The New York State Legislature has passed a bill that would effectively eliminate a requirement that student testing be used as a part of teacher evaluations, leaving decisions of how teachers should be evaluated up to local school district and teacher unions with limited oversight by the state’s education department, The New York Times reports.
The move, which follows a push by Gov. Andrew Cuomo four years ago to require half of teacher ratings to be based on student test scores, is seen by many as a victory for teacher unions, which have pushed back against the requirement since the beginning, now that Democrats control both houses in the state legislature. The Times reports that other states where Democrats and teacher unions are more influential are also pulling back from using test scores as a significant metric in teacher evals.
The retreat also represents a change in the position held a few years ago when President Barack Obama pushed for the practice as part of a rigorous teacher evaluation process, though some educators and observers wonder if a compromise on the practice can be found.
While the decision to eliminate the required use of student test scores to evaluate teachers seems to be gaining traction in some states, test scores are still used in most states as a measure of teacher quality. While the National Council on Teacher Quality, for example, stresses the importance of teacher evaluations in improving teacher quality, there has been significant debate on the role student test scores should play.
Critics of such high-stakes metrics argue that the approach encourages teachers to “teach to the test,” thus interfering with a more well-rounded approach to education. Some also argue that standardized exam scores have a weak predictive value when it comes to later student outcomes. Others worry the primary focus on math and reading scores crowds out the importance of other subjects and creative efforts.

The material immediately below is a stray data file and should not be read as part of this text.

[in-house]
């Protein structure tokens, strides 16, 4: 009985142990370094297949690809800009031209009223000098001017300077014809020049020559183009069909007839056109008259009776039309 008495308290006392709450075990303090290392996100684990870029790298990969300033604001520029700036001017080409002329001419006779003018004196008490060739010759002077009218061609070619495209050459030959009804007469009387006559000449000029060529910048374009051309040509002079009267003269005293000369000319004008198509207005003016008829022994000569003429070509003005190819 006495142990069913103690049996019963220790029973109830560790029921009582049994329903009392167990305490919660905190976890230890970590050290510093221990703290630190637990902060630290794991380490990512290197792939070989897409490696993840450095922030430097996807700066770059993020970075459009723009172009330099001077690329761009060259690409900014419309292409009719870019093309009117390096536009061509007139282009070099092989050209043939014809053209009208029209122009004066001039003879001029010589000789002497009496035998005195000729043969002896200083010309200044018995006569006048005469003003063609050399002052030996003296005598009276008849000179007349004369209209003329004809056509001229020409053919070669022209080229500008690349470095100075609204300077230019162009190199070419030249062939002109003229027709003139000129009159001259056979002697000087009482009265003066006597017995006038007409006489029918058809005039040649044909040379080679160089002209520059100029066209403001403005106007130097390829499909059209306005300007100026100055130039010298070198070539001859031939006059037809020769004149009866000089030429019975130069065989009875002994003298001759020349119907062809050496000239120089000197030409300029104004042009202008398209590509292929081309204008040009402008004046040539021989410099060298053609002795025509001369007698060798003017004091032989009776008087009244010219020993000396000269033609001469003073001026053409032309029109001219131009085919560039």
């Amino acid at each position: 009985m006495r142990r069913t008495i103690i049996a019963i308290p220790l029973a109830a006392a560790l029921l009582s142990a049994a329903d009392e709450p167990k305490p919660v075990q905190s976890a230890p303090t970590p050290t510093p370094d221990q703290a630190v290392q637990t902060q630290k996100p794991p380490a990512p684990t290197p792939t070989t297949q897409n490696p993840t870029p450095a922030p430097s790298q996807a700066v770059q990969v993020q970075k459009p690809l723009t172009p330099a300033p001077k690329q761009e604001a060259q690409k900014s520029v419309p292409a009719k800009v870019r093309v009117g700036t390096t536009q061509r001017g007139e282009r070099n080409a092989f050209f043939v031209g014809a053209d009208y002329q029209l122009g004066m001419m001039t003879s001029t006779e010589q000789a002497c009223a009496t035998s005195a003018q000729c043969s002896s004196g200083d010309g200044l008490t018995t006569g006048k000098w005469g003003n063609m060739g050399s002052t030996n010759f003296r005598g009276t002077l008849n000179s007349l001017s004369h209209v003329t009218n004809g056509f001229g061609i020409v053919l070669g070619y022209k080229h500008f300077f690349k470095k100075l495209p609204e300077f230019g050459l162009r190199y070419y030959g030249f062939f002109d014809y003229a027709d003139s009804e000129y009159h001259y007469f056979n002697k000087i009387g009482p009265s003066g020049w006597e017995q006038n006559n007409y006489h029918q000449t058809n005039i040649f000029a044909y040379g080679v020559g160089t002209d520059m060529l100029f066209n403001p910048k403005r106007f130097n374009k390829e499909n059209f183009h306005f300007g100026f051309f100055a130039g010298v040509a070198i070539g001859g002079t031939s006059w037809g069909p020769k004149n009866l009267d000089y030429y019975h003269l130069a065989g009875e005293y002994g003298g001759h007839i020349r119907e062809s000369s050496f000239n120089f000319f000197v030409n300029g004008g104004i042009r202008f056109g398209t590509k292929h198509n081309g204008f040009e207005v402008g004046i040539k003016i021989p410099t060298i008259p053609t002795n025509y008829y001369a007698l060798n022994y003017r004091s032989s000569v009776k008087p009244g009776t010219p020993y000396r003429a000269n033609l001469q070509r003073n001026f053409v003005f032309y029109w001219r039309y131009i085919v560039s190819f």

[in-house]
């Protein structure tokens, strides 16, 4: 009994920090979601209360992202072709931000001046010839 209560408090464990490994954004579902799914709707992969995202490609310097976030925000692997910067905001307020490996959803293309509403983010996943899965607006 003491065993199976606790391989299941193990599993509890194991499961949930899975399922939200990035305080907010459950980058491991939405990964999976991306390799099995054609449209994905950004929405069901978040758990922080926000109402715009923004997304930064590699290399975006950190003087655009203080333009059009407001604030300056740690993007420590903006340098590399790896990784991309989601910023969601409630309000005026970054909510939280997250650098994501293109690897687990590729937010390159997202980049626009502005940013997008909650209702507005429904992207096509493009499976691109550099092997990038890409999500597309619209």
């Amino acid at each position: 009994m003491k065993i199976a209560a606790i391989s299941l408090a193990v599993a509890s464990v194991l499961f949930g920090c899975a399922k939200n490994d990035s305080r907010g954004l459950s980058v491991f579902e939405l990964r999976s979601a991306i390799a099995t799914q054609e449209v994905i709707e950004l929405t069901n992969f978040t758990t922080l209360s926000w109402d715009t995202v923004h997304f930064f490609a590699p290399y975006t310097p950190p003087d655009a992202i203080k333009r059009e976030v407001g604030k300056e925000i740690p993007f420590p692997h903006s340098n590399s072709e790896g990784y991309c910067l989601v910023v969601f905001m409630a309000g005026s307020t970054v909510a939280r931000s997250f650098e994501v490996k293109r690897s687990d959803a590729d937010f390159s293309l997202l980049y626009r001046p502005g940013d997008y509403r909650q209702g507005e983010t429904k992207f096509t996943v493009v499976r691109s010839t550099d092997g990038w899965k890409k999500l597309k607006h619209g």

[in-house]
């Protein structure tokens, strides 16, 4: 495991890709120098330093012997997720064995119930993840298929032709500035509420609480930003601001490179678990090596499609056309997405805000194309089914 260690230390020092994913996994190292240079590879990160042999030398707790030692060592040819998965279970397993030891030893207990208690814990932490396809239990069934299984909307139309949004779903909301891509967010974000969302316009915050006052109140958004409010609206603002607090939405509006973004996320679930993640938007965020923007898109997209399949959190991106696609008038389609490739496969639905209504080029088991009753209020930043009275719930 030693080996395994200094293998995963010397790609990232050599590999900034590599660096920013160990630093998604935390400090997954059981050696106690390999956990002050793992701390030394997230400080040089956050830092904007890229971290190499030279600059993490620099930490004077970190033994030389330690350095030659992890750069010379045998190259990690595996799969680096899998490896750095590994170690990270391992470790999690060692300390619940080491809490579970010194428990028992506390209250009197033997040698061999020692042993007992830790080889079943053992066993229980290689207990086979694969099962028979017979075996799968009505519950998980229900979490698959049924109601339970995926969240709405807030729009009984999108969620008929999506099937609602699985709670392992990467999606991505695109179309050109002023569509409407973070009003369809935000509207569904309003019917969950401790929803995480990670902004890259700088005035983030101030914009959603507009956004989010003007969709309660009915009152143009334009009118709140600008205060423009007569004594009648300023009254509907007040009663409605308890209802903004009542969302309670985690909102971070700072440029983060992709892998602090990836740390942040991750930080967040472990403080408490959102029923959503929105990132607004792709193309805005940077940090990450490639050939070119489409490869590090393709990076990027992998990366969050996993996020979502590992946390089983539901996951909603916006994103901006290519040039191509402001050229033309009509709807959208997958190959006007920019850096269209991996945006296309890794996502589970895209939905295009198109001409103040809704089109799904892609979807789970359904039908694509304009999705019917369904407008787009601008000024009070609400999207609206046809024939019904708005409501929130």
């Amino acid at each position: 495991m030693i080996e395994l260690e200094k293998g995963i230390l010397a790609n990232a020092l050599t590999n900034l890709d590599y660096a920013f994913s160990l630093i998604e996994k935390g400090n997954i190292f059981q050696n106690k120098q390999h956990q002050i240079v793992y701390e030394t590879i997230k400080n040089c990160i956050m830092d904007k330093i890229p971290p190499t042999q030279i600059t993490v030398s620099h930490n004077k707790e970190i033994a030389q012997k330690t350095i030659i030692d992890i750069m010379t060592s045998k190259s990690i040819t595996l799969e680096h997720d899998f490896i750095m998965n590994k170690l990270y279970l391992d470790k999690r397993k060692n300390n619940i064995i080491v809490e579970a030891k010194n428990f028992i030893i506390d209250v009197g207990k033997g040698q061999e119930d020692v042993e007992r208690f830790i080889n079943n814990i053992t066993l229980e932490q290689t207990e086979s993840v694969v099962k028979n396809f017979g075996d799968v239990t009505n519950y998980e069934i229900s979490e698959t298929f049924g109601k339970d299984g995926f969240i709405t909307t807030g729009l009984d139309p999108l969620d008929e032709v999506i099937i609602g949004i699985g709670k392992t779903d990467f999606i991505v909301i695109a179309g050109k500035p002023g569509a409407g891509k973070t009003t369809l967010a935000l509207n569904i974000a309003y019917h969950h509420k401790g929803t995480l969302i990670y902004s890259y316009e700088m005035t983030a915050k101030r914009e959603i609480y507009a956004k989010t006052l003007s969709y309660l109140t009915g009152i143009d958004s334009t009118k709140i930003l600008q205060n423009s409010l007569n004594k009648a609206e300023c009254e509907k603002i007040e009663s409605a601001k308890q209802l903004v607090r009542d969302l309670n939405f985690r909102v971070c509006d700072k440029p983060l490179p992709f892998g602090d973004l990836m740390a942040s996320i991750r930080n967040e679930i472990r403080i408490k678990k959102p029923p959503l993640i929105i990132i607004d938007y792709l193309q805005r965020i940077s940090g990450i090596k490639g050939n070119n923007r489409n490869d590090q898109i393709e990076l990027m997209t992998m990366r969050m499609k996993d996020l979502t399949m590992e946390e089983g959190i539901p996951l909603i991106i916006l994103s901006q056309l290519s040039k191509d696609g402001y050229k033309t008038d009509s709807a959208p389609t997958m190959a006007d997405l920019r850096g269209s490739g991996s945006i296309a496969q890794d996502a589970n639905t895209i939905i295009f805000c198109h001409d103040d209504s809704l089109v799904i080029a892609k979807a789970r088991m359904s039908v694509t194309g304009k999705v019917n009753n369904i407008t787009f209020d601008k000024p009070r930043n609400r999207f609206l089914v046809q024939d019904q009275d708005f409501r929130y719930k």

Teacher unions have a had a great impact on this debate and have generally opposed using student test data to judge teacher quality. Even the Bill and Melinda Gates Foundation's abandoned efforts in this arena were somewhat influenced by pressure from teacher unions, Brian Stecher, a RAND researcher, noted.
“When the results started being used to give cash rewards or to identify teachers for required planning and ultimately, perhaps, termination, the teacher organizations reacted defensively,” Stecher said, as reported by Education Week. “[Districts] had to suffer through a lot of pushback and disharmony.”
The article also notes that that that “ill will” may have influenced evaluation scores and encouraged school and district leaders to give increasingly generous ratings on subjective areas of evaluation such as classroom observation. Finding ways to balance these subjective measures against hard data without putting too much pressure on teachers to “teach to the test” remains a problem that state legislatures must solve.